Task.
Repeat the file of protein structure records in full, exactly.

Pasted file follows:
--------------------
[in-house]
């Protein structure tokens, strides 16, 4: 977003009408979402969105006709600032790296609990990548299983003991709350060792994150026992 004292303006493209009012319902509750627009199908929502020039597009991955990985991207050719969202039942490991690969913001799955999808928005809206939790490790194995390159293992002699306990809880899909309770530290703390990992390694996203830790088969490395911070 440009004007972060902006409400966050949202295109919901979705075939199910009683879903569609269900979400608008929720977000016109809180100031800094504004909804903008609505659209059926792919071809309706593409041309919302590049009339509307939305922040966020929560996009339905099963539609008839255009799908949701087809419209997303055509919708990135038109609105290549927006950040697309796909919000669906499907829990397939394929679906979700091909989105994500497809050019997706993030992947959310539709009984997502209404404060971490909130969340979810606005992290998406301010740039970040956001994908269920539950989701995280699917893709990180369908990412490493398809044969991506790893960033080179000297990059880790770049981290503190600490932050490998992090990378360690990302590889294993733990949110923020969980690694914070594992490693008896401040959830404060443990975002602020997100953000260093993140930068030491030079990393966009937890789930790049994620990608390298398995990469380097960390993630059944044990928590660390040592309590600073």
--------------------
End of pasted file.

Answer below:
[in-house]
């Protein structure tokens, strides 16, 4: 977003009408979402969105006709600032790296609990990548299983003991709350060792994150026992 004292303006493209009012319902509750627009199908929502020039597009991955990985991207050719969202039942490991690969913001799955999808928005809206939790490790194995390159293992002699306990809880899909309770530290703390990992390694996203830790088969490395911070 440009004007972060902006409400966050949202295109919901979705075939199910009683879903569609269900979400608008929720977000016109809180100031800094504004909804903008609505659209059926792919071809309706593409041309919302590049009339509307939305922040966020929560996009339905099963539609008839255009799908949701087809419209997303055509919708990135038109609105290549927006950040697309796909919000669906499907829990397939394929679906979700091909989105994500497809050019997706993030992947959310539709009984997502209404404060971490909130969340979810606005992290998406301010740039970040956001994908269920539950989701995280699917893709990180369908990412490493398809044969991506790893960033080179000297990059880790770049981290503190600490932050490998992090990378360690990302590889294993733990949110923020969980690694914070594992490693008896401040959830404060443990975002602020997100953000260093993140930068030491030079990393966009937890789930790049994620990608390298398995990469380097960390993630059944044990928590660390040592309590600073």